Soldering Iron Guide
This guide is all about soldering, recommended gear, recommended temperatures, and more.
Example of soldering joints:
Choosing your soldering iron can be a daunting task. Using a temperature-controlled soldering iron is an absolute must when performing precision work or modding. Your fire stick from 10 years ago that plugs straight into the wall is not recommended and will likely result in burnt pads and regret!
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Here are a few recommendations, though it is not a comprehensive list by any means and you should do your own research before purchasing:
Below is a great comparison video from Thomas Sanladerer going over these exact soldering irons.
Here's a short list of materials you'll want to pick up:
- Extra soldering tips compatible with your iron
The first thing you should know about soldering iron temps is that there is never going to be one single temperature you should stick to. The required temperature will change depending on several factors including:
- Board thickness
- Copper weight/thickness
- Board layer count
- Trace thickness
- Component size
- Soldering tip size
- Solder type (leaded/unleaded)
If you're unsure about where to start, a safe starting temperature to try is 365c. For thicker boards, you may end up going as high as 400c if you're dealing with a component soldered to a large ground plane as all the copper acts as a huge heat sink.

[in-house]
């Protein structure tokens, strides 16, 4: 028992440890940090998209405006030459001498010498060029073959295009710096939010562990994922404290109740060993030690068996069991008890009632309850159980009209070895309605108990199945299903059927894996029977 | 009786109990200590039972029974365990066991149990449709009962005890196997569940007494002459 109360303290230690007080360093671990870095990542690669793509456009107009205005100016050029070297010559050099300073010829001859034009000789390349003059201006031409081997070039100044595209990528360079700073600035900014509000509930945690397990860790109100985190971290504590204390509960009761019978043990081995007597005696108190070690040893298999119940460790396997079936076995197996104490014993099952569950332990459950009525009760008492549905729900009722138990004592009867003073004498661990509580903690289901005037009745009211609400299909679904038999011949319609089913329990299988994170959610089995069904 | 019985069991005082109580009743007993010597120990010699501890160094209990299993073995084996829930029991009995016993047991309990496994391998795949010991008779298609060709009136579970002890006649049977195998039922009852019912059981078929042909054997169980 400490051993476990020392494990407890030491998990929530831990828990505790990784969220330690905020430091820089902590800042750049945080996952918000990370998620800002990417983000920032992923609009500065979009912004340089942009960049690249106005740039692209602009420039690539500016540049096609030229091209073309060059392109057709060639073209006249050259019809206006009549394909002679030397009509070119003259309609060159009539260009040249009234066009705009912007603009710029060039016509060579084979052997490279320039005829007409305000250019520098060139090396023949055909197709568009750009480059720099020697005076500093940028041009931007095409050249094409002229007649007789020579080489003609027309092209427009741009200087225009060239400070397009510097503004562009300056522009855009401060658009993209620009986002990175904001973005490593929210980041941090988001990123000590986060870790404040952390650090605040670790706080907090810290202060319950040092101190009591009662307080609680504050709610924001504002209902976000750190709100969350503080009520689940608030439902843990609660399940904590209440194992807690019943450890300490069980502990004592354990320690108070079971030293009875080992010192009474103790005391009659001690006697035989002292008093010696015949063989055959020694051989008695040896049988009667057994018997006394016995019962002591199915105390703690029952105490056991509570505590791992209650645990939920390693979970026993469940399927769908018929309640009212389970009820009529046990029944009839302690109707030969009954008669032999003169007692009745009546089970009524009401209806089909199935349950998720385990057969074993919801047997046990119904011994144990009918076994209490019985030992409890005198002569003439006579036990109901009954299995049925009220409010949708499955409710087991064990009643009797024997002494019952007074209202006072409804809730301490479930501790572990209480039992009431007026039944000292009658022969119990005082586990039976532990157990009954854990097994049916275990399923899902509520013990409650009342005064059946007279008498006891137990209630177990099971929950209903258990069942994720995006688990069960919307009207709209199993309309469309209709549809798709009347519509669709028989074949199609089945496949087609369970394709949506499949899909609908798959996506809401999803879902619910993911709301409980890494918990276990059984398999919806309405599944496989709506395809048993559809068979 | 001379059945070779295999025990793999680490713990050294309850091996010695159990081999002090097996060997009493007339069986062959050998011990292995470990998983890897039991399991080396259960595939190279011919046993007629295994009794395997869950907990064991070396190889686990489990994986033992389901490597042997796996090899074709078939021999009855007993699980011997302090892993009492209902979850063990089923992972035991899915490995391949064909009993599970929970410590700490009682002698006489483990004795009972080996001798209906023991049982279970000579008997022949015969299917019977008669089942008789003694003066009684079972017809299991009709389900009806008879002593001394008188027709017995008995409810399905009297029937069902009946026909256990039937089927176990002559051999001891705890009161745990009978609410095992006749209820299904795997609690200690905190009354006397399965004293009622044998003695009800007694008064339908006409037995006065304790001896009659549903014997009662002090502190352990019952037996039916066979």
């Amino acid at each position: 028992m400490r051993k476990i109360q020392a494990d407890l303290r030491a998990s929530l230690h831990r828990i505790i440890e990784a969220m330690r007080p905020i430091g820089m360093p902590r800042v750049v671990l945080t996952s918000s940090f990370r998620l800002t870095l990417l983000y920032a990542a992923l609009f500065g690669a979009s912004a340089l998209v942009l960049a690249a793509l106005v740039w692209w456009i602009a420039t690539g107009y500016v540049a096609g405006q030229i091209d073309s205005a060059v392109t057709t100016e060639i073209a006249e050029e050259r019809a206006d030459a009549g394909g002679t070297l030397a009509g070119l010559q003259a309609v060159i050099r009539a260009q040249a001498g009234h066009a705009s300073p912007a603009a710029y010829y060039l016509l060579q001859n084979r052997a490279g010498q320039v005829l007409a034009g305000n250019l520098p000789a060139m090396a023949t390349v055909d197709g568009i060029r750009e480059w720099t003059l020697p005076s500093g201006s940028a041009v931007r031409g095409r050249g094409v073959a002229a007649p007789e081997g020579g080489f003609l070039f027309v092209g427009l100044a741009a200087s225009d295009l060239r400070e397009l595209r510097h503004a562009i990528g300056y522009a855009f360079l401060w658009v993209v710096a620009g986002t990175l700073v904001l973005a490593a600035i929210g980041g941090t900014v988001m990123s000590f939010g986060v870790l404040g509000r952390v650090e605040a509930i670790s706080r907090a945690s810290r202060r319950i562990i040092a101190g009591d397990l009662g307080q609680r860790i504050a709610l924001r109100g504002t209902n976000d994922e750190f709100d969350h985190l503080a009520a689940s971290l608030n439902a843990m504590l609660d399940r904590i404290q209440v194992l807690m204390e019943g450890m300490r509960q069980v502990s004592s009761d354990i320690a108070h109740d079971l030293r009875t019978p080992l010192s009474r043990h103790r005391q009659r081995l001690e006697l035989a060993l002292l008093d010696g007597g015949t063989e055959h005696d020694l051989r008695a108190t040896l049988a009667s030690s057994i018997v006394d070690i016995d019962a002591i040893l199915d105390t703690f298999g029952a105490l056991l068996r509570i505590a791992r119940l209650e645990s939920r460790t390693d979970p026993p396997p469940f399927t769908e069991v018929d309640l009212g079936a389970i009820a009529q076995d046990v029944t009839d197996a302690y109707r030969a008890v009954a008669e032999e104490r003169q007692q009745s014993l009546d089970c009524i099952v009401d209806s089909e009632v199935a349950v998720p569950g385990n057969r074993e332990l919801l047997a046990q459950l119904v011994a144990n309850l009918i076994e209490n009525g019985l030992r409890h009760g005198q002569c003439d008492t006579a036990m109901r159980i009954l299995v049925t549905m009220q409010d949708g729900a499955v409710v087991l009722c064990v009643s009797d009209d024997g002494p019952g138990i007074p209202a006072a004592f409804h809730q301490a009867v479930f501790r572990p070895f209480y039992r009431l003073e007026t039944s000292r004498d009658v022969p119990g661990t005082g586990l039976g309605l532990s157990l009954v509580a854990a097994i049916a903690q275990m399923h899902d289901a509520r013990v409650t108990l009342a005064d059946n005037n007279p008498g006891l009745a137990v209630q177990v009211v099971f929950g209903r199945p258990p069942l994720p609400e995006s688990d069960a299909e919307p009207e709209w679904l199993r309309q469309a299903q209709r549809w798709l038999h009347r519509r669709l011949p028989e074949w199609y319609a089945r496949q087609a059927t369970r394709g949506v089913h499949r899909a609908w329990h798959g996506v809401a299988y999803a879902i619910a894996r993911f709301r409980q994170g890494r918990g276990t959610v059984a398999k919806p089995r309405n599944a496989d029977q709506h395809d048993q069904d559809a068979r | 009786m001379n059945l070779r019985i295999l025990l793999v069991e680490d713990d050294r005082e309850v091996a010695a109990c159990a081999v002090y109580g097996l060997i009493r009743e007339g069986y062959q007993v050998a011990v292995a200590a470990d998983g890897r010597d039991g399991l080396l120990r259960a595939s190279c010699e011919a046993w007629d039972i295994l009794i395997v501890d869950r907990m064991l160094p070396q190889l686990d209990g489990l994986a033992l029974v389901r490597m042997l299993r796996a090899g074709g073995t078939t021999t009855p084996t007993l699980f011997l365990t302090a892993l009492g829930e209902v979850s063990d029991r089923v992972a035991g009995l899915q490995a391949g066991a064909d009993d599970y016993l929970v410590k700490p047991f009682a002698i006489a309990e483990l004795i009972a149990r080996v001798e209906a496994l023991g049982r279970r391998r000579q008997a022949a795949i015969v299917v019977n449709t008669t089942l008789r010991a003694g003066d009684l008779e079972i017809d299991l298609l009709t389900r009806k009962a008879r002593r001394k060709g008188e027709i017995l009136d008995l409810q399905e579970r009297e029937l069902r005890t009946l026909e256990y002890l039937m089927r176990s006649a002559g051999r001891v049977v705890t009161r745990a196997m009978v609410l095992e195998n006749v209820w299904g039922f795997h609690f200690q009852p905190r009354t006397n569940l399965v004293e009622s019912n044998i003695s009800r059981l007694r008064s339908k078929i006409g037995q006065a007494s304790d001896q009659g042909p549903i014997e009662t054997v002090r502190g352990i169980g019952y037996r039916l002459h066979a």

If the component or joint you are trying to heat does not turn molten within 1 second of iron contact, evaluate the situation carefully. If you are using a small tip on a large component, there may not be enough surface area contact to sufficiently transfer heat. Trying a larger tip in these situations may help!
If you still have trouble; either your temperature could be too low or your soldering iron may not be capable of putting out the required power to heat the area.
Refer to the user manual for your specific soldering iron to utilize any calibration features. A well-calibrated soldering iron will take out much of error associated with incorrect temperatures. Calibrating properly could mean the difference of 10 degrees celcius or more.
If you are unable to properly calibrate your iron, you may find that your temperature settings need to be higher or lower compared to the typical temperatures listed in this guide. The more you work with a soldering iron, the less important the calibration becomes as you'll be able to understand when it's appropriate to raise/lower your iron temps.